Spotify’s New Taste Rewind Feature Lets You Discover Music By Decade
Spotify unveiled a new feature yesterday (June 14) with about as little fanfare as possible: Spotify Taste Rewind culls your playlists and creates five new playlists, each one segmented by the decade in which the music was released.
For now, the feature lives on a separate website. Once you land there, the page connects with your Spotify account and presents eight artists to choose from, each of which exist within your playlist library in some form.
The artists it presented me with were diverse both in terms of how often I listen to them and the style of music they represent. From the list, I chose Marisa Nadler, Orchestre Poly-Rythmo de Cotonou and the Grateful Dead. (Be careful that you don't hit the "More!" button if you don't see something you like, though. The interface will let you choose more artists, but not from your library. After I hit the button, I had to completely refresh the page and start over, or else choose Justin Beiber or Wiz Khalifa.)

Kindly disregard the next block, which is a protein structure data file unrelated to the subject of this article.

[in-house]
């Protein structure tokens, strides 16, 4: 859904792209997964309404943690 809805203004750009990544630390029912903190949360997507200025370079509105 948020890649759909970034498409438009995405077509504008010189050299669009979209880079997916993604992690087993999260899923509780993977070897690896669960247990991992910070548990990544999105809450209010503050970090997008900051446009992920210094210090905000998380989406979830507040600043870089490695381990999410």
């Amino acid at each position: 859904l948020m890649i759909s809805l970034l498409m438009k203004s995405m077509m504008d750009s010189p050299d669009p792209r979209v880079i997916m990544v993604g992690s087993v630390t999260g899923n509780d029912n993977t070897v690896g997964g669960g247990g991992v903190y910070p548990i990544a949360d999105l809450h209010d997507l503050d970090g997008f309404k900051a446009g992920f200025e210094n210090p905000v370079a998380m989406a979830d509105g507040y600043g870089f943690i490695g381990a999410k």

Spotify Taste Rewind then creates a playlist for each decade back to the '60s, with 10 diverse tracks based on the artists you chose (and cleverly tagged as "a Chris Kissel CD-R" or "a Chris Kissel mixtape" depending on the decade). You can add those Taste Rewind playlists to your Spotify account via the Spotify web app.
Among the pluses: All the music sorted into these playlists were songs I hadn't heard but was excited to hear. I'm a huge Spotify user, and I've organized most of the music I've gotten into in the last couple of years into Spotify playlists. So for me, if it's not in a Spotify playlist but it's closely related to something that is, odds are that I want to hear it and haven't yet. For someone who doesn't use the service as heavily, that might not be the case.
There were only a couple minuses: My '90s playlist included a collection of EPs by the Animals that were all originally released in the '60s. And there just aren't enough artist choices at the beginning; all my playlists ended up being heavy on jam bands and West African rock, which is cool -- I do like that stuff -- but not very diverse. But the feature is clearly still in its early form, and overall it's simple and intuitive, and a fun way to discover new music.